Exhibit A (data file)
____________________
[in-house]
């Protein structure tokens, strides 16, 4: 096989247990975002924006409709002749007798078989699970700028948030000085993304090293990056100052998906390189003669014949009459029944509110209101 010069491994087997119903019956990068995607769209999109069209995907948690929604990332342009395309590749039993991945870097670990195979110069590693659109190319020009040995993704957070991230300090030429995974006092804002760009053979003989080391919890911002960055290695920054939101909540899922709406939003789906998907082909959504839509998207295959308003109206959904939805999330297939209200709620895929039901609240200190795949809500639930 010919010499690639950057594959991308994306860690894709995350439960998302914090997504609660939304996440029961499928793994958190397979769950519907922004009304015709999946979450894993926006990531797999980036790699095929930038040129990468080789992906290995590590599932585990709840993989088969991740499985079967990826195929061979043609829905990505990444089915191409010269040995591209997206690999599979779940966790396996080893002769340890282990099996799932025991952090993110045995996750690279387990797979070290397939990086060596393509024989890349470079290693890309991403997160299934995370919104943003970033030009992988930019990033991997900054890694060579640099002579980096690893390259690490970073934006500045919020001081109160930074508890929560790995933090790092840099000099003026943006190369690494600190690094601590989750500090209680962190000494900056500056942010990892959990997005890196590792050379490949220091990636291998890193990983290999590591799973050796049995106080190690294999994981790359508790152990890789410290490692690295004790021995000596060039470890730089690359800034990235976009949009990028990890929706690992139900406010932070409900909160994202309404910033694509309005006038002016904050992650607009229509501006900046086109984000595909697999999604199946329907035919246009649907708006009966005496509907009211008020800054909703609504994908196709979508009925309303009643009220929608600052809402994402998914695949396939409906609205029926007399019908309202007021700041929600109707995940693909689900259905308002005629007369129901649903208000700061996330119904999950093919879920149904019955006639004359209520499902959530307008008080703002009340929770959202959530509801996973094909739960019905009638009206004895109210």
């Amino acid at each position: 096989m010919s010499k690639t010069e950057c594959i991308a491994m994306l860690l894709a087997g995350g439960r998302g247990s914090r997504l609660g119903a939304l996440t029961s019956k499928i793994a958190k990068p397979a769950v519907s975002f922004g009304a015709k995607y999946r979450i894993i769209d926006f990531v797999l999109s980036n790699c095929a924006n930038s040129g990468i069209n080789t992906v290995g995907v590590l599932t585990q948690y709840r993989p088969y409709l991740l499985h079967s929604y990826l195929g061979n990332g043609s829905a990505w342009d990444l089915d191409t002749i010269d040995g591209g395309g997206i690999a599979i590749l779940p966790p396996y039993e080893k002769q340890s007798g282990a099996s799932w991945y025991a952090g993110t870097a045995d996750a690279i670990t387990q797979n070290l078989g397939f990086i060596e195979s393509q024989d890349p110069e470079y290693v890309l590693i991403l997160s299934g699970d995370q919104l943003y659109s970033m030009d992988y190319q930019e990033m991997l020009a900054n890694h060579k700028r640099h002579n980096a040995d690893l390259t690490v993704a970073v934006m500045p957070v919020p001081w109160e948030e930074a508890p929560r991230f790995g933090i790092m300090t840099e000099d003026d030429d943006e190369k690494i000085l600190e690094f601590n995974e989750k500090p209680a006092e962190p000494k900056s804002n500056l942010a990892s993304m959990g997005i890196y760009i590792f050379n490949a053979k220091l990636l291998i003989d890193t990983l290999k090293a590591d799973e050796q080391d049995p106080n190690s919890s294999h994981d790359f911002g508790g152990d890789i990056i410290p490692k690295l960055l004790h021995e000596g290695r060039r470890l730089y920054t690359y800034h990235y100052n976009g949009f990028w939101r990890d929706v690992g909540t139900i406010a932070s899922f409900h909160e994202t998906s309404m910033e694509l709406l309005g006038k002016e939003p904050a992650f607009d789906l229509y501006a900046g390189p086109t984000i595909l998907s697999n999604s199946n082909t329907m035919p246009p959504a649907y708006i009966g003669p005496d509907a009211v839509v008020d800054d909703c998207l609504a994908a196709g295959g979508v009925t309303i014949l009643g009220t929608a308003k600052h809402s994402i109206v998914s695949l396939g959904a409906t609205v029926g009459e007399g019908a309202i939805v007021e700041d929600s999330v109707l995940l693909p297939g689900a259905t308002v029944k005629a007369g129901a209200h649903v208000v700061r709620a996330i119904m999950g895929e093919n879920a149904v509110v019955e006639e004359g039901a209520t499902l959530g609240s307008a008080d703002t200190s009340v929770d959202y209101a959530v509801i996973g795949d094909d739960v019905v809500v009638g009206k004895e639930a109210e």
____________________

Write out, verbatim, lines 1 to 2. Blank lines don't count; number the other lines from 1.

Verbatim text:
[in-house]
């Protein structure tokens, strides 16, 4: 096989247990975002924006409709002749007798078989699970700028948030000085993304090293990056100052998906390189003669014949009459029944509110209101 010069491994087997119903019956990068995607769209999109069209995907948690929604990332342009395309590749039993991945870097670990195979110069590693659109190319020009040995993704957070991230300090030429995974006092804002760009053979003989080391919890911002960055290695920054939101909540899922709406939003789906998907082909959504839509998207295959308003109206959904939805999330297939209200709620895929039901609240200190795949809500639930 010919010499690639950057594959991308994306860690894709995350439960998302914090997504609660939304996440029961499928793994958190397979769950519907922004009304015709999946979450894993926006990531797999980036790699095929930038040129990468080789992906290995590590599932585990709840993989088969991740499985079967990826195929061979043609829905990505990444089915191409010269040995591209997206690999599979779940966790396996080893002769340890282990099996799932025991952090993110045995996750690279387990797979070290397939990086060596393509024989890349470079290693890309991403997160299934995370919104943003970033030009992988930019990033991997900054890694060579640099002579980096690893390259690490970073934006500045919020001081109160930074508890929560790995933090790092840099000099003026943006190369690494600190690094601590989750500090209680962190000494900056500056942010990892959990997005890196590792050379490949220091990636291998890193990983290999590591799973050796049995106080190690294999994981790359508790152990890789410290490692690295004790021995000596060039470890730089690359800034990235976009949009990028990890929706690992139900406010932070409900909160994202309404910033694509309005006038002016904050992650607009229509501006900046086109984000595909697999999604199946329907035919246009649907708006009966005496509907009211008020800054909703609504994908196709979508009925309303009643009220929608600052809402994402998914695949396939409906609205029926007399019908309202007021700041929600109707995940693909689900259905308002005629007369129901649903208000700061996330119904999950093919879920149904019955006639004359209520499902959530307008008080703002009340929770959202959530509801996973094909739960019905009638009206004895109210």